Star? Or meta-Star? Ryan Reynolds explains himself.

The A-lister opens up about the tyranny of happiness, and why he tries to share the celebrity experience with fellow Canadians

It’s not possible to dislike Ryan Reynolds. The Deadpool star is perhaps best known for his raunchy, self-aware and slightly immature sense of humour. But while most other celebrities revealed a little too much about themselves during the COVID-19 pandemic—by Instagramming parties on private islands, or complaining about lost opportunities to play the Royal Albert Hall—Reynolds recorded public service announcements for the government of British Columbia, helped to promote SickKids hospital and even helped to recover a precious teddy bear stolen from a Vancouver park.

READ: Ryan Reynolds is the quasi-hero we can all tolerate right now

It was exemplary behaviour from a hometown boy who has established himself within the ranks of the Hollywood elite. Despite living the life of fame in America, Reynolds keeps one foot grounded in Canada, the country he credits with instilling his brand of self-deprecating humour. He also made a show of showing his love for home and native land at a moment when the country was struggling. He spoke with Maclean’s contributing editor Jen Gerson about the pandemic, parenting and why he doesn’t like to hurt people. This interview has been edited for length and clarity.

Q: Let’s start with this: how’s your pandemic going?

A: Wow, yeah, I’m reluctant to personalize it in such a way but, as with anyone who has three young children—or two young children, or one, or a dog—it’s definitely challenging. Lots of Zoom school and that kind of stuff, but we’re really happy that we’re seeing the waning days. It’s feeling great now.

Q: There seems to be an air of relief now that it’s coming to an end.

A: Yeah, that is something that is felt across this country and North America. Hopefully it’s going to continue to get better. The countries that have less access to vaccines, hopefully that will change.

Q: I’ve been poking around with the new movie you have coming out, Free Guy, and it’s a really fun concept for a movie. You’re playing an NPC, which stands for non-player character. NPCs are unmemorable background avatars used to fill out crowd scenes in video games, but this one is a nice guy who realizes he’s a character in a video game, and becomes the hero of the tale. What interested you about that movie?

A: I really love this idea of making a film that is a large, summer blockbuster in scale, but that is also not [pre-existing intellectual property]. It’s not based on anything like a comic book or a sequel or anything like that. It felt exciting to dig into. There’s also an adventure element to it. I grew up watching Amblin movies that [Steven] Spielberg was making and they were real adventures that would take you off to some place that was extremely exciting. And I love wish fulfillment. I’ve always loved that.

Also, just this notion that there are people living in the background: there’s no better personification of that than an NPC—someone who is meant to fill the space in the background, don’t speak up, don’t take action, don’t do anything. Shut up, work, breathe and die. I like the idea of those people stepping into their light. This movie isn’t just about my character stepping into his light. It’s about a whole bunch of NPCs stepping into their light, and that was a lot of fun.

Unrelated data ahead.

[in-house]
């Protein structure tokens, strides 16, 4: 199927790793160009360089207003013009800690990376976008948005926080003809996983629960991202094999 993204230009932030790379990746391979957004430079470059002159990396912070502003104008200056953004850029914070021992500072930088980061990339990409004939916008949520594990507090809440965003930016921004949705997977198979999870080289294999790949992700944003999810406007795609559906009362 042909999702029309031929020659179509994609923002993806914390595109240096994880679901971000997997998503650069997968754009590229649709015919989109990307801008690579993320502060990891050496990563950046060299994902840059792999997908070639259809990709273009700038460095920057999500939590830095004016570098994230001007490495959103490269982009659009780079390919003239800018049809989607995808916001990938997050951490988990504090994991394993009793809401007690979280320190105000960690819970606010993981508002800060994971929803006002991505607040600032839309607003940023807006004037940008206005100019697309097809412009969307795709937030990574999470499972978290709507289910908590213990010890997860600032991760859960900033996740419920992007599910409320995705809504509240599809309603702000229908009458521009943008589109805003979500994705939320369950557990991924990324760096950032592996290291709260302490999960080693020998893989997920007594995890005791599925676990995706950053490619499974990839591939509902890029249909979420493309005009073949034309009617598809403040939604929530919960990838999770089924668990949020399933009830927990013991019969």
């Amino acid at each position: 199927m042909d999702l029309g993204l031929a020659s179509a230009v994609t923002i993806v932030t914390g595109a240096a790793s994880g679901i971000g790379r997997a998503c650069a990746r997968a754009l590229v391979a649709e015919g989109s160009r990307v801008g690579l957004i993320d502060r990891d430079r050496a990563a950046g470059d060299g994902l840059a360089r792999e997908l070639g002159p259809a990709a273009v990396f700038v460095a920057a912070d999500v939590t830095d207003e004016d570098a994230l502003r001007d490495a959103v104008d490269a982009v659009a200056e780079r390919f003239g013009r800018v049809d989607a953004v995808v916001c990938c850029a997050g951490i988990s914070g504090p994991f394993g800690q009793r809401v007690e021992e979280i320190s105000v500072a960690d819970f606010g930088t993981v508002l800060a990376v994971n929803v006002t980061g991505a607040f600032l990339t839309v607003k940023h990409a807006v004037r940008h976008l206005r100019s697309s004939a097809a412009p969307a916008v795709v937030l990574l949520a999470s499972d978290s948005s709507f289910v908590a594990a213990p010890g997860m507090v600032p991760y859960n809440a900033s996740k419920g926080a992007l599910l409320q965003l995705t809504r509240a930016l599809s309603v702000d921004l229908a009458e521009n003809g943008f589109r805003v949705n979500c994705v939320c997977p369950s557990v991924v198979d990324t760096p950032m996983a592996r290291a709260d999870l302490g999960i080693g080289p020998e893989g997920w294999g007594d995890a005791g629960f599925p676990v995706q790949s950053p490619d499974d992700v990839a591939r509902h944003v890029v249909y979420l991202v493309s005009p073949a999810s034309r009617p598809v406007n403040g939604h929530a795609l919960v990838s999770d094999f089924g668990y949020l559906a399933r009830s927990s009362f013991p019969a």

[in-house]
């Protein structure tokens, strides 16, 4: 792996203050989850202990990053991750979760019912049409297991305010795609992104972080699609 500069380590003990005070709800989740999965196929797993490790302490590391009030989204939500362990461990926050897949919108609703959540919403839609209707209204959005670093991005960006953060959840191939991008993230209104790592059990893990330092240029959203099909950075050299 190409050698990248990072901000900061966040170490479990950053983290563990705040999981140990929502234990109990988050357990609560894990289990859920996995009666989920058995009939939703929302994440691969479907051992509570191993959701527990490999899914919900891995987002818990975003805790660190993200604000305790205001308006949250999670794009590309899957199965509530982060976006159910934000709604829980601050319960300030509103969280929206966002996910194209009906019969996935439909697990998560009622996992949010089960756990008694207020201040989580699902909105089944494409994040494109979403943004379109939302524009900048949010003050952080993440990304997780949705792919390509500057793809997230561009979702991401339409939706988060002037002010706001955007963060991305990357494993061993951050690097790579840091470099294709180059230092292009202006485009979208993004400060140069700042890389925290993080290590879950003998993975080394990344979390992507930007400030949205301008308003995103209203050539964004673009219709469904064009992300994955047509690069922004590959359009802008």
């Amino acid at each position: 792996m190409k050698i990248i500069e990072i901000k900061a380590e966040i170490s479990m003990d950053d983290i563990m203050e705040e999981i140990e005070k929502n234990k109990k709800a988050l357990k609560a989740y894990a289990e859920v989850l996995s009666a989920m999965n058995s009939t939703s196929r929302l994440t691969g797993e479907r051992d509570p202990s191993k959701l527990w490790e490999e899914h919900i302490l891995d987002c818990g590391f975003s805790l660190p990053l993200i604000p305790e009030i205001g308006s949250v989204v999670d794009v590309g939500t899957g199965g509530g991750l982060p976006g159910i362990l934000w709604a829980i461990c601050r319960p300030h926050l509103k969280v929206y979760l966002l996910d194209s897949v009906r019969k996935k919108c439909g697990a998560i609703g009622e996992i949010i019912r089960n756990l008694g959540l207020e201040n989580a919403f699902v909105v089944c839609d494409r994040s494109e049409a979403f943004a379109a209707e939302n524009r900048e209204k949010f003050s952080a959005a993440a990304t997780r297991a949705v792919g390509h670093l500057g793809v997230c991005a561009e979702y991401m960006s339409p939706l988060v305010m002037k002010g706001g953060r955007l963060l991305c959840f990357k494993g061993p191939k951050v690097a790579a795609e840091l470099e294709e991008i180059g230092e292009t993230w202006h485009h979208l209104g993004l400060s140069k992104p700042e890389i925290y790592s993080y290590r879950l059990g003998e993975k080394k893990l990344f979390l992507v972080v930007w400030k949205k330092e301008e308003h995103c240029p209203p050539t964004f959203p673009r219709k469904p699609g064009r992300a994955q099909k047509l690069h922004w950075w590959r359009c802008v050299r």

Q: It’s an interesting parallel to the Deadpool character; it’s still an action-adventure, you still have the flashy pyrotechnics and all that, but it’s a much more wholesome character than what we’ve come to expect.

A: He’s technically four years old in the movie, so when he becomes somewhat sentient or realized, he’s almost like a child. In some ways, the character is inspired by Will Ferrell’s Elf. He’s a little like the elf—he’s got this childlike innocence. But when you meet that at the intersection of “fed up”—I’m using less salty language than I’d like to there—it gets really interesting. This movie is one in which I just couldn’t believe the level of talent around me. The actors, the crew, the directors—everyone was just there to make something extremely special.

Q: I want to talk a bit about humour, which is part of your persona and character. This character is not at all raunchy, and is quite the contrast to Deadpool, yet it’s still identifiably a Ryan Reynolds character. There’s something that is inherently wholesome about your humour. If you think about it, there was also something kind of wholesome about the humour of Deadpool; it just happens to be over-the-top raunchy humour at the same time. How did you master this kind of wholesome/not-wholesome comedy dichotomy?

A: I think it’s part of how I was raised. I don’t just mean my parents, I mean being born and raised in Canada and having close ties to Canada. I learned at a young age to laugh at myself. I think self-deprecating humour is something Canadians are well known for all over the world.

And I think you learn from mistakes. When I was a young buck starting out in Hollywood, I made a couple of jokes at the expense of someone else, and I remember noting how that didn’t feel good. Despite the fact that it got a laugh, there was something darkly icky about it, and I made this promise to myself that I wouldn’t do that anymore. I think making that promise really helped me. It taught me to laugh more at myself—to direct that acerbic, vitriolic style of humour at myself. That way, the [total] casualties are one, and they only serve to help me grow as a performer.